PAT LAMOUREUX - One episode in a person's life, does not define the person.

Friday, September 9, 2011

How September 11, 2001 changed my life

As we approach the 10th anniversary of September 11, 2001, I hope everyone will stop and consider how far reaching the effects of “9/11” have been on our country.  Consider not only what happened that day, but what has happened to many other families since that day.

2,977 people died as a result of the terrorist attacks that morning. 2,606 at the World Trade Center location; 125 at the Pentagon; 87 on American Flight #11;  60 on United Flight #175; 59 on American Flight 77;  and 40 on United Flight #93. More than 70 countries lost citizens that day.  (,_2001_attacks)
The numbers of families impacted that day: 1609 people lost a spouse/partner, and at least 3,051 children lost a parent.  

The effects of that day continue to impact our country.  As the wars in Afghanistan and Iraq rage on, on September 5, 2011, the U.S. Central Command confirmed 6,200 casualties from the wars. 9/5/11

On September 1, 2011, the Associated Press reported that August 2011 marked the first month since the 2003 invasion of Iraq, that no casualties were reported in Iraq. The AP reported that 4,474 deaths had occurred in Iraq alone since 2003.

If there had never been a 9/11, families would not have lost their loved ones in these wars on foreign soil. They would not have had to meet that flag-draped casket at the airport returning from a long journey across the sea.

If there had never been a 9/11, we would not have families whose loved ones came home missing limbs, badly burned, and debilitated from their service to our country – not only physically wounded, but also PSYCHOLOGICALLY wounded.
On September 5, 2011, Veterans for Common Sense reported that every day, 18 veterans complete suicide.  For the past two years, more veterans have died as a result of suicide than were killed by the enemy.

“In war, there are no unwounded soldiers” (J. Narosky); the wounds of war are not always visible, but the psychological wounds of war are just as real as the physical wounds.

Prior to the 2003 invasion of Iraq, the Veterans Administration had communicated to the White House that the “estimated” cases of Post-Traumatic Stress Disorder (PTSD) resulting from the war in Iraq would be 8,000.  That is not a typographical error; in 2003 the VA estimated 8,000 cases of combat related PTSD.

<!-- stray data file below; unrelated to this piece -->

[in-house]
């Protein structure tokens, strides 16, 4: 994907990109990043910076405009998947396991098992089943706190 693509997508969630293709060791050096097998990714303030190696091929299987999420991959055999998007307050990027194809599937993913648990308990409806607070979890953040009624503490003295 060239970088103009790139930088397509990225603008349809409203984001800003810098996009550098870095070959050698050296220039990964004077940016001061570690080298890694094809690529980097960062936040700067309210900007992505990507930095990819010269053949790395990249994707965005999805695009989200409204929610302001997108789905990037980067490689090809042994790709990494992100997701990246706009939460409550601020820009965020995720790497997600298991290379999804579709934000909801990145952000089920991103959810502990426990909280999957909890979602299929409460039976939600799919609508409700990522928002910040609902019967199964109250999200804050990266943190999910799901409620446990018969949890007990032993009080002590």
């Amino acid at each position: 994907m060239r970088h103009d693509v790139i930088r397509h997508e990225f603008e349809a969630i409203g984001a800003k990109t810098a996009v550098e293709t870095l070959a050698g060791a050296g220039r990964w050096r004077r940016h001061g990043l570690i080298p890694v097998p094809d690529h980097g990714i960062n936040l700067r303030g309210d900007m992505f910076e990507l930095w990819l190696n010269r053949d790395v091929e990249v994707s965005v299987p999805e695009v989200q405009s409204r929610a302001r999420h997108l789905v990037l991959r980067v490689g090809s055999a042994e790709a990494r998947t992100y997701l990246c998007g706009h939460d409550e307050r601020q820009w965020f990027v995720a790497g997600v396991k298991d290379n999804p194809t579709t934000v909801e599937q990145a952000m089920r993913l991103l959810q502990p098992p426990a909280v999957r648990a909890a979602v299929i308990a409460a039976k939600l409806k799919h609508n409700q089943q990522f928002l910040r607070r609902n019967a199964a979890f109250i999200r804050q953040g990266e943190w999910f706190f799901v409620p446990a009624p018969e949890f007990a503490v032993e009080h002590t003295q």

In September 2009, Stanford University released information from a study which indicated that we can expect an astounding 700,000 soldiers to be impacted by PTSD. That number is far more realistic than the 2003 estimate.
                                                                                           Pat Lamoureux 2002/2003
Everyone should remember that those 700,000 soldiers have families, and PTSD also impacts the members of that soldier’s family.  

I believe that on September 19, 2008 my life was directly impacted as a result of 9/11.  On September 19, 2008, my wonderful, kind, caring, loving husband snapped. 

If he had not been in the Army Reserve, he would not have been activated and sent to Iraq with the invasion forces in 2003.  He would not have come home only to receive inadequate and inappropriate care from the VA.   He would not have spent 2-1/2 years confined in a county jail without a trial, and he would not have been sitting in prison for the past 6 months. 

                                                  Pat Lamoureux 9/5/2011
                                         Southern Desert Correctional Center

If we are lucky, he will be able to come home in 3 years. We will have lost 6 years of our lives.  This happened because my husband was sent to Iraq following the events of the morning of September 11, 2001.  He was proud to serve our country - and he deserves better treatment than he has received.

None of us will never forget 9/11 – but as Americans we must also remember the great sacrifices our military forces have made as a result of that ill-fated day.  

When you see a soldier in uniform, thank them for their service.   They serve to protect our country in hopes that we will never suffer another attack on our country as we did on 9/11/01.

God bless everyone whose life was changed because of that ill-fated day in 2001.  ~  Sue Lamoureux

"Grandpa Pat & Kain"

"Grandpa Pat & Kain"
"Kain-man" the jokester....

Pat Lamoureux - Iraq 2003

Pat Lamoureux - Iraq 2003
"Pat is an extraordinary, thoughtful, kind and generous man...not to mention a wonderful friend, in which one could always count upon to be there when in need." (words of a long time friend)

Pat's Family

Pat's Family
Mica & Heather, grandson Kain